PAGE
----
Educating Rita
Chasing Amy
Stealing Beauty
Etc...


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Subject: RE: BS: Mangling the English Language
From: Lonesome EJ
Date: 12 Sep 00 - 09:16 PM

How about that question regarding your exact location: "Where are you at?" often shortened to "where y'at?"

When I moved to Colorado,it was a long dry spell of summer,and everyone was talking about the "drouth"(drought).


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Subject: RE: BS: Mangling the English Language
From: Banjer
Date: 12 Sep 00 - 09:33 PM

"Where are you at?"???? Isn't that a dangling participle? I was learnt that 'Where are you' is all you need to axe. One that always causes me to chuckle a bit is when a question is asked and the person answering starts out, "Well, to be honest....." Does that mean any other time he or she isn't being honest? Or how about, "To tell the truth...." Does that indicate you can expect a lie any other time?


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Subject: RE: BS: Mangling the English Language
From: Little Hawk
Date: 12 Sep 00 - 09:51 PM

Ah! Here's a glaring one. So many people now say "I could care less..." when what they actually mean is that they could NOT care less! If they COULD care less, then why remark on the matter at all? When I was a boy everyone used to say "I couldn't care less", and that actually means what the phrase is intended to mean. Somewhere along the line some people started saying it the wrong way, and now almost everyone says it the wrong way.

Also, people used to lie down, not lay down. You lay down a carpet. You then lie down on the carpet, the bed, etc. The dog, too, does not lay down, he lies down.

People used to say "a pain in the neck", they now say "a pain in the ass" (which is stupid, IMHO, except maybe in Spaw's case...ha, ha). People used to say "up the creek without a paddle", they now say "up shit creek without a paddle". Why does everything keep getting dumber and cruder? I suspect it is the cumulative effect of TV on a hapless public. It's like witnessing the decline and fall of the Roman Empire, courtesy of the dollar bill and American Excess (You know, the credit card...?).

Baseball players used to wear baseball caps. Now dorks of every possible variety wear them, half of the time backwards, which results in a stupid little tan mark on the forehead. They should put a little bunch of cut-out letters in the hat opening through which the sun can tan the word @$$hole just under the guy's hairline. Ha!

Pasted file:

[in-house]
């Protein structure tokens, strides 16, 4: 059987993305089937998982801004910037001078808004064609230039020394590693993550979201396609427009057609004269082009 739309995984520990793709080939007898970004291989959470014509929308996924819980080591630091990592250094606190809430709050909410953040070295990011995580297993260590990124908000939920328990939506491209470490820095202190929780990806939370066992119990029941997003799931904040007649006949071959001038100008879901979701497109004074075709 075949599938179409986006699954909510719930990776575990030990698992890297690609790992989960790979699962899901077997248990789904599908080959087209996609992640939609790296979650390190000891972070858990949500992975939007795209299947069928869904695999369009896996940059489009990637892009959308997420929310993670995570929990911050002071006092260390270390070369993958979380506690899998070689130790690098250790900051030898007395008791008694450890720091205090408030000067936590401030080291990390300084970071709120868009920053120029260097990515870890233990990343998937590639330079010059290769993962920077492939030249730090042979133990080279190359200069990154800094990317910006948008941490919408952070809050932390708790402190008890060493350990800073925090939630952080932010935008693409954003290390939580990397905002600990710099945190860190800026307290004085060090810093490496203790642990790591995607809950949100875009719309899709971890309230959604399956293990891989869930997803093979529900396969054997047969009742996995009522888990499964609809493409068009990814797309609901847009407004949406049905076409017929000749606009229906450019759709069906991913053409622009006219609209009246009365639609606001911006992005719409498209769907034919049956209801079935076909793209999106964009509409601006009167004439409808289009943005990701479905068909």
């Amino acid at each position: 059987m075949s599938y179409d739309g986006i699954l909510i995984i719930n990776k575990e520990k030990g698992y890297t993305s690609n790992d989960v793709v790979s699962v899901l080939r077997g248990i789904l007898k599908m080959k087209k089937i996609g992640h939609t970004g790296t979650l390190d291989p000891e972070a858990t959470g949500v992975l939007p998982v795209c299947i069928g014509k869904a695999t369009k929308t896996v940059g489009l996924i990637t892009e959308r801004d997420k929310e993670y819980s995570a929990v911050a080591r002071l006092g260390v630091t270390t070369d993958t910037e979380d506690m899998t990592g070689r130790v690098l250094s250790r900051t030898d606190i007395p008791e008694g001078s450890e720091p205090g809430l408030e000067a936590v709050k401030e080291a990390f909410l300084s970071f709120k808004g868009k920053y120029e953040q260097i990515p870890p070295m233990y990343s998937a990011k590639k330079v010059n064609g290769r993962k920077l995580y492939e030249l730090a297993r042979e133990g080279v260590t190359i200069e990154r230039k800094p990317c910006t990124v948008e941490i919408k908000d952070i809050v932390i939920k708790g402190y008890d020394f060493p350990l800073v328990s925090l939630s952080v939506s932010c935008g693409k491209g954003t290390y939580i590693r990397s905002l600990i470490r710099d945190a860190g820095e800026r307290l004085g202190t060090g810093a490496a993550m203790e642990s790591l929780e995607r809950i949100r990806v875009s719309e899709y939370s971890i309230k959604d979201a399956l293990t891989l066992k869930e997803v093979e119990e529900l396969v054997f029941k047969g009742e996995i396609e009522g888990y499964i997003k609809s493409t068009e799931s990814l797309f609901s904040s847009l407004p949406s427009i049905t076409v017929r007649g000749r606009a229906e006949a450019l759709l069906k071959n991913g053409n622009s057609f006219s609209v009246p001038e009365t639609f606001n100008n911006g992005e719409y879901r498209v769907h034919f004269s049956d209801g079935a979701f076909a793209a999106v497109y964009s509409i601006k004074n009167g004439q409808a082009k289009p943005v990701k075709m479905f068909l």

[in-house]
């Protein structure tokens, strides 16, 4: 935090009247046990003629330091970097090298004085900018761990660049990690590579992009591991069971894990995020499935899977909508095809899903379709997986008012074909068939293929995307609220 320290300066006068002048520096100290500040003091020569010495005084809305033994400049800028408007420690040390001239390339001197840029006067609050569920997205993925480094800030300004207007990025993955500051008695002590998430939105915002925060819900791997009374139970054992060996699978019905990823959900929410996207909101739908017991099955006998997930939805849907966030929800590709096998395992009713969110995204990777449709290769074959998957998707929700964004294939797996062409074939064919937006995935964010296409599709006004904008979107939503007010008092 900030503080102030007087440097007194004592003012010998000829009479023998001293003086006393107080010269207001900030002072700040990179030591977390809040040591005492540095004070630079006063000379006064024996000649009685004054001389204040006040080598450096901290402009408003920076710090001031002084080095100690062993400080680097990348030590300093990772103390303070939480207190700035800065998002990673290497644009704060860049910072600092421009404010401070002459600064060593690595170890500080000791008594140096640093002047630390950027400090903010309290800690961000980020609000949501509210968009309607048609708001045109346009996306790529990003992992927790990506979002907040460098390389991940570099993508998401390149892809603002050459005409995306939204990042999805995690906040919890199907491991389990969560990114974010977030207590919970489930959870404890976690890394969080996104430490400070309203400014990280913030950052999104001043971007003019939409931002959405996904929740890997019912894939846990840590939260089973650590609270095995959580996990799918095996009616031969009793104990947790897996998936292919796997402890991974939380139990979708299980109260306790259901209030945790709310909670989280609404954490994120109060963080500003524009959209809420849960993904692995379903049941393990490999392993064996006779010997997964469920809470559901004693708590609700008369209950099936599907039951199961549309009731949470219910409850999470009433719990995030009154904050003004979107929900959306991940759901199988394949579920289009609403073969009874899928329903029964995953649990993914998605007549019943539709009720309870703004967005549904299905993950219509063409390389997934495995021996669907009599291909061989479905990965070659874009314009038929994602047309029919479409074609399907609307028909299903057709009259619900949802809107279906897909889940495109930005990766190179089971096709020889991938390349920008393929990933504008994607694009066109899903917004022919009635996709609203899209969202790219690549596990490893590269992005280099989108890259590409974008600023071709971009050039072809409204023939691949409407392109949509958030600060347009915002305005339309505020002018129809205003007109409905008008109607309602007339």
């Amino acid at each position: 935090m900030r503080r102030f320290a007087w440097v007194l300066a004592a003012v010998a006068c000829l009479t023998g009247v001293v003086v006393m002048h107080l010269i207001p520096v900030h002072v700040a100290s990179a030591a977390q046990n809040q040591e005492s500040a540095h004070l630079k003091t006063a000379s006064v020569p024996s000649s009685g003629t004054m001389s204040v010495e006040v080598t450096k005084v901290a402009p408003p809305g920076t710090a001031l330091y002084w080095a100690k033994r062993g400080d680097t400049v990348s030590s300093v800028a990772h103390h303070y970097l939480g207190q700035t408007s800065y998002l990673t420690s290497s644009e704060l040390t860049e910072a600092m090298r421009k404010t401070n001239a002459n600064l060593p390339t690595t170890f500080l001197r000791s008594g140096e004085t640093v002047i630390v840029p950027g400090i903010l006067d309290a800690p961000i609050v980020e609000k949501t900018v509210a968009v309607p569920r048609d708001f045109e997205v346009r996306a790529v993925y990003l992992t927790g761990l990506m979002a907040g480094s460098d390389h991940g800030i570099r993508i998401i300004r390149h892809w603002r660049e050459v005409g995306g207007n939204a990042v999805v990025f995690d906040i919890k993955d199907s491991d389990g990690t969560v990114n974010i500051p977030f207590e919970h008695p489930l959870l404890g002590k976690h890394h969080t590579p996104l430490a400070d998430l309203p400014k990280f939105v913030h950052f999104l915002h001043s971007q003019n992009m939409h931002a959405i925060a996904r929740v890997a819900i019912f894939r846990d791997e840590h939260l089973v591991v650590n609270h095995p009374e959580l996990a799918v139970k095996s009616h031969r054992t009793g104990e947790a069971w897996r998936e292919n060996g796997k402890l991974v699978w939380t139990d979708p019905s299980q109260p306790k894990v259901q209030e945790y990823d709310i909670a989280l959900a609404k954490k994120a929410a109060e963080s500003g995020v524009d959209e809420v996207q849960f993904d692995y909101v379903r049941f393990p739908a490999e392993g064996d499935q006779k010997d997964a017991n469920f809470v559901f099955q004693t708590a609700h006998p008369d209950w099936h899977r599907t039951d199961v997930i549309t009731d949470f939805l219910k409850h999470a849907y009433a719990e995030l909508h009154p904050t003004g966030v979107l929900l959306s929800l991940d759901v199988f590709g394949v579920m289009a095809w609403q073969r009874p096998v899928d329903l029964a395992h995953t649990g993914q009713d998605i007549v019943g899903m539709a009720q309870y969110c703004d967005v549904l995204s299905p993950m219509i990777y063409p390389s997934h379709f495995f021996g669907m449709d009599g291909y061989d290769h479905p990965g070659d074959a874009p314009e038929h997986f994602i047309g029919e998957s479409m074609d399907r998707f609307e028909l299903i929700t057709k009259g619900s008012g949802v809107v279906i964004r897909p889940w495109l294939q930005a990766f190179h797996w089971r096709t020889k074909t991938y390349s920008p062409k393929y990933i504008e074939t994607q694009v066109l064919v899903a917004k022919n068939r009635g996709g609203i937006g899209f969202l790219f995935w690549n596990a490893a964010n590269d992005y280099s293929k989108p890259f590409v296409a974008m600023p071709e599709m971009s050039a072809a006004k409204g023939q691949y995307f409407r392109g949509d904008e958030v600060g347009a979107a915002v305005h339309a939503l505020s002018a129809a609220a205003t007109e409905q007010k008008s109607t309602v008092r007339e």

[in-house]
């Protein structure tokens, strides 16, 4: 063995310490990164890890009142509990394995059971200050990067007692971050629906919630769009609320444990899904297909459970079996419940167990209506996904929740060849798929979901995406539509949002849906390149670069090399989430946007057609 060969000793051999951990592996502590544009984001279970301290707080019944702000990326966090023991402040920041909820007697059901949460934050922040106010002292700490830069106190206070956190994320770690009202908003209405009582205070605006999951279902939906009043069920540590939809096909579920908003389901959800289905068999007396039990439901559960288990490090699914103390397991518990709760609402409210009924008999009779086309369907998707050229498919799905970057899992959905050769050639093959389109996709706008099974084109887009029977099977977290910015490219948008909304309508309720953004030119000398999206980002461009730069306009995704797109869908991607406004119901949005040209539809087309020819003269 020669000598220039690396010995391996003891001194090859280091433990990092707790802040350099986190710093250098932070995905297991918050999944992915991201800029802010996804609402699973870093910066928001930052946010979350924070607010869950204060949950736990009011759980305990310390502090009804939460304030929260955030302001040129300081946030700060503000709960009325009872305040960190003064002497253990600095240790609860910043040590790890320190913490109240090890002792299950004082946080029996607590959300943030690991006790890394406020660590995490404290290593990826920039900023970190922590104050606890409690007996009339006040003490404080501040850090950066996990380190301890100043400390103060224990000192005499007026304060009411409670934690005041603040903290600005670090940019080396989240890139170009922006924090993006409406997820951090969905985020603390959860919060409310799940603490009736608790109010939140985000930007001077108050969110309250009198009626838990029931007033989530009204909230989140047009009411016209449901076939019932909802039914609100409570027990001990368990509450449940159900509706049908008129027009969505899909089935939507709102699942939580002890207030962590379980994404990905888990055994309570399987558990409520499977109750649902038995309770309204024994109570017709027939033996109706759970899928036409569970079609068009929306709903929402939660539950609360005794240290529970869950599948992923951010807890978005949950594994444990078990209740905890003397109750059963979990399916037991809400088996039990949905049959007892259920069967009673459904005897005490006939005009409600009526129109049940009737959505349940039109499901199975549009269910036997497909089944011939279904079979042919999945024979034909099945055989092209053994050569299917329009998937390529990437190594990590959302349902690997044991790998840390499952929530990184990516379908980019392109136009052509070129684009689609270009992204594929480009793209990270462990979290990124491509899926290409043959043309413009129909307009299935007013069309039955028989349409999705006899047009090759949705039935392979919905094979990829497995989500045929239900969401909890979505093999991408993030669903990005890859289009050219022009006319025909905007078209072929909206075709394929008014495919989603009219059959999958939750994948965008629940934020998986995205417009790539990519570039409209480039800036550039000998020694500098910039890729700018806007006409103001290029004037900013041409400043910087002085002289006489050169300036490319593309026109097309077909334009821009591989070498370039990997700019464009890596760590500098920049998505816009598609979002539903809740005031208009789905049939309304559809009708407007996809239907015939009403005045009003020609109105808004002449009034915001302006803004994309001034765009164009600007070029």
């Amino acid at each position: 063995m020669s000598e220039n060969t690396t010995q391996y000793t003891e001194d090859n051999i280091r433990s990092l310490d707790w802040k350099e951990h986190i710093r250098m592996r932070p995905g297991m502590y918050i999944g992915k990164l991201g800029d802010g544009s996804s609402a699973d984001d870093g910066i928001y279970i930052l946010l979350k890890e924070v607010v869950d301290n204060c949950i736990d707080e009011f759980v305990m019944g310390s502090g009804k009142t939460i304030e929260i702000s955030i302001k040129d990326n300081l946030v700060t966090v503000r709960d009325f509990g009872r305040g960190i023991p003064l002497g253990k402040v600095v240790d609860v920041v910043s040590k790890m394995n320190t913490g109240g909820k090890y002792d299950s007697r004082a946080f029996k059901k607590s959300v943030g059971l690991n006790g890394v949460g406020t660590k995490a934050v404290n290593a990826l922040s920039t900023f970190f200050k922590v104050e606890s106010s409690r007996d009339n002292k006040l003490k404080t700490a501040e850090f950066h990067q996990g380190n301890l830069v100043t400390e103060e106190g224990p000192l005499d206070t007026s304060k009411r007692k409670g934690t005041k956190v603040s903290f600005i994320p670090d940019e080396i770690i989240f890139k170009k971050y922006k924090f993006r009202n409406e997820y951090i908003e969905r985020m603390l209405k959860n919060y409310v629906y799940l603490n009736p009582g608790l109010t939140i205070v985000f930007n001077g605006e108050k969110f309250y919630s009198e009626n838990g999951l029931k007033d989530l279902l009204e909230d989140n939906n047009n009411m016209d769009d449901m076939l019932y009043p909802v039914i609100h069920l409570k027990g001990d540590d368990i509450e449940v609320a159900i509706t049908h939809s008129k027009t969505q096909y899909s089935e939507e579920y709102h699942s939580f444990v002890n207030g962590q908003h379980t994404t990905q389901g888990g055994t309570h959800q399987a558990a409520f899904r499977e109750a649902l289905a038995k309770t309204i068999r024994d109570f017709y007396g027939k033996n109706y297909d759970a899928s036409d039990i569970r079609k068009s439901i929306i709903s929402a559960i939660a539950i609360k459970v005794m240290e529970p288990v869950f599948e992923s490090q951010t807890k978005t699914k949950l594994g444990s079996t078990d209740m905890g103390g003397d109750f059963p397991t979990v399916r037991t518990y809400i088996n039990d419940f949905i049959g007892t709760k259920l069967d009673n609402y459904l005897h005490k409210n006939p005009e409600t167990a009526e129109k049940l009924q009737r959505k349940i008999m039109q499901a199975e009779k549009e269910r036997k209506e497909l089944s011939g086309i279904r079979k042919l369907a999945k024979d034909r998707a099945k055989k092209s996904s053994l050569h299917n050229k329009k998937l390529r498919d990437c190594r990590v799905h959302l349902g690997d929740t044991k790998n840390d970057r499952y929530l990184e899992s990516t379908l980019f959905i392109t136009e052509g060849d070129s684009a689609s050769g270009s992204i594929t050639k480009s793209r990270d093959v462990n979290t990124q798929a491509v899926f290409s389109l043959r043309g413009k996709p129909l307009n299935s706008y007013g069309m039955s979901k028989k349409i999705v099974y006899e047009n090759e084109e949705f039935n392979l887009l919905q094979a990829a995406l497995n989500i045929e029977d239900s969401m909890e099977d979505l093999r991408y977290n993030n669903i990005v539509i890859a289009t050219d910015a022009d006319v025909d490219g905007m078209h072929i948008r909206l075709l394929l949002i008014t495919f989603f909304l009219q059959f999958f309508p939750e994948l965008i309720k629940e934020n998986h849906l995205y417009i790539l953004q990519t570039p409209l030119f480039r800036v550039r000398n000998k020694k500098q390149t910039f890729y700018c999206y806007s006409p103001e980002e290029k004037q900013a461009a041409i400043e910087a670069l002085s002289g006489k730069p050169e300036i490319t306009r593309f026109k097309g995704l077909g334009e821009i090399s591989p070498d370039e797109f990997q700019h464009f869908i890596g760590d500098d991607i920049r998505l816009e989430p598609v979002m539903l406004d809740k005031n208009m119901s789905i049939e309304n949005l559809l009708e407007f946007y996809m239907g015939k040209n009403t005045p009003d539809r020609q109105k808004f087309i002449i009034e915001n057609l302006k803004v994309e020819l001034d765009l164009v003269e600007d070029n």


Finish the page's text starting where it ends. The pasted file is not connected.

I'm gonna stop now. I feel a bit queasy.


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Subject: RE: BS: Mangling the English Language
From: GUEST,John Bauman
Date: 12 Sep 00 - 10:52 PM

Two abuses that drive me to destracticability. "IRREGARDLESS" and "small little" as though small emphasizes the littleness as some adjectival adverb, which brings me to the ultimate abuse over which I may choose the life of a hermit. Latin/Greek derivative compound madethehellup words to make over the counter self-medication concoctions sound like real medicine "Developed in Laboratories by guys who talk like that" or, and more often, to make pseudointellectual guys like me sound like they know whatthehell they're blustering about.


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Subject: RE: BS: Mangling the English Language
From: The Beanster
Date: 12 Sep 00 - 11:32 PM

Time four a second thread on this if youse ax me. Also, too, this here page takes to long too load. Making me disorientated.


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Subject: RE: BS: Mangling the English Language
From: GUEST, Banjo Johnny
Date: 13 Sep 00 - 02:18 AM

A couple more Midwesternisms, and a question for Brits.

It's never simply "eye", but eye-ball. Never "pen", but always ink-pen.

A strange turnabout: instead of, "let's see if we can find the key," it's "let's see if we can't find the key."

For Brits ... I have been watching a Britcom called Last of the Summer Wine, about some old folks in a village. They are using words like "summat" for something, and "tha" for you. What part of Britain would this be??

Johnny in Oklahoma City


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Subject: RE: BS: Mangling the English Language
From: Crazy Eddie
Date: 13 Sep 00 - 09:31 AM

Johnny in Oklahoma City, Last of the summer wine is based in rural Yorkshire. That's pretty far north in England, but still a fair bit from the Scottish Border.
One of the actors is also the voice of Wallace in the "Wallace & Grommit" animated films. If you haven't heard of Wallace & Grommit, you probably have heard of "Chicken Run" by the same animators.

For more of the Yorkshire dialect get any book by James Herriot, who was a vet (= aninal doctor, not military) there for many years.
The (alleged) motto of Yorkshire folk is
"Hear all, see all, say nowt'
"Eat all, drink all, pay nowt'
And if tha ever do owt' for nowt'
Do it for thysen." Eddie (Running for cover):o)


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Subject: RE: BS: Mangling the English Language
From: Kim C
Date: 13 Sep 00 - 10:48 AM

Expresso instead of espresso.

Interpretate.

Somebody mentioned "axe" instead of "ask" ---- if I remember my Chaucer correctly, "axe" was "ask" in Middle English. Somebody please let me know if I am wrong here. I will confess, however, to using it in very informal conversation. :)


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Subject: RE: BS: Mangling the English Language
From: robroy
Date: 13 Sep 00 - 11:52 AM

Always thought 'drooth' meant 'dry' in Scottish dialect. Interestingly amongst older folks in the northwest of England they used the word 'childer' for the plural of child (which I thought was a Germanic thing) Robroy